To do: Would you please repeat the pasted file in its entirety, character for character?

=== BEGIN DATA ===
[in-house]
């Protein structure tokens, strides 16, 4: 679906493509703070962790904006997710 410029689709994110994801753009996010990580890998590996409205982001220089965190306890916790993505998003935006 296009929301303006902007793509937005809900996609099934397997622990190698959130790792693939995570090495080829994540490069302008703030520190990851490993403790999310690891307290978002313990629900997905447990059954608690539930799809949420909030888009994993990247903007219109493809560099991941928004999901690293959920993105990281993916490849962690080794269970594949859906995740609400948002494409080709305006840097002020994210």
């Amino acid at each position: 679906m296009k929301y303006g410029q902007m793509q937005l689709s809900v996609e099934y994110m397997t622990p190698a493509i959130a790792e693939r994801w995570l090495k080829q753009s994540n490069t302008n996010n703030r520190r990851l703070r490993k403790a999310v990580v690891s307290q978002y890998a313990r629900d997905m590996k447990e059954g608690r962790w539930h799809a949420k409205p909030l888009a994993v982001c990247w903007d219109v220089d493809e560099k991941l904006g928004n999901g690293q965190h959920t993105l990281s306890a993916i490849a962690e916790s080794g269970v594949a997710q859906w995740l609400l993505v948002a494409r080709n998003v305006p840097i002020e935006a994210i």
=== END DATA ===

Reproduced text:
[in-house]
């Protein structure tokens, strides 16, 4: 679906493509703070962790904006997710 410029689709994110994801753009996010990580890998590996409205982001220089965190306890916790993505998003935006 296009929301303006902007793509937005809900996609099934397997622990190698959130790792693939995570090495080829994540490069302008703030520190990851490993403790999310690891307290978002313990629900997905447990059954608690539930799809949420909030888009994993990247903007219109493809560099991941928004999901690293959920993105990281993916490849962690080794269970594949859906995740609400948002494409080709305006840097002020994210």
């Amino acid at each position: 679906m296009k929301y303006g410029q902007m793509q937005l689709s809900v996609e099934y994110m397997t622990p190698a493509i959130a790792e693939r994801w995570l090495k080829q753009s994540n490069t302008n996010n703030r520190r990851l703070r490993k403790a999310v990580v690891s307290q978002y890998a313990r629900d997905m590996k447990e059954g608690r962790w539930h799809a949420k409205p909030l888009a994993v982001c990247w903007d219109v220089d493809e560099k991941l904006g928004n999901g690293q965190h959920t993105l990281s306890a993916i490849a962690e916790s080794g269970v594949a997710q859906w995740l609400l993505v948002a494409r080709n998003v305006p840097i002020e935006a994210i």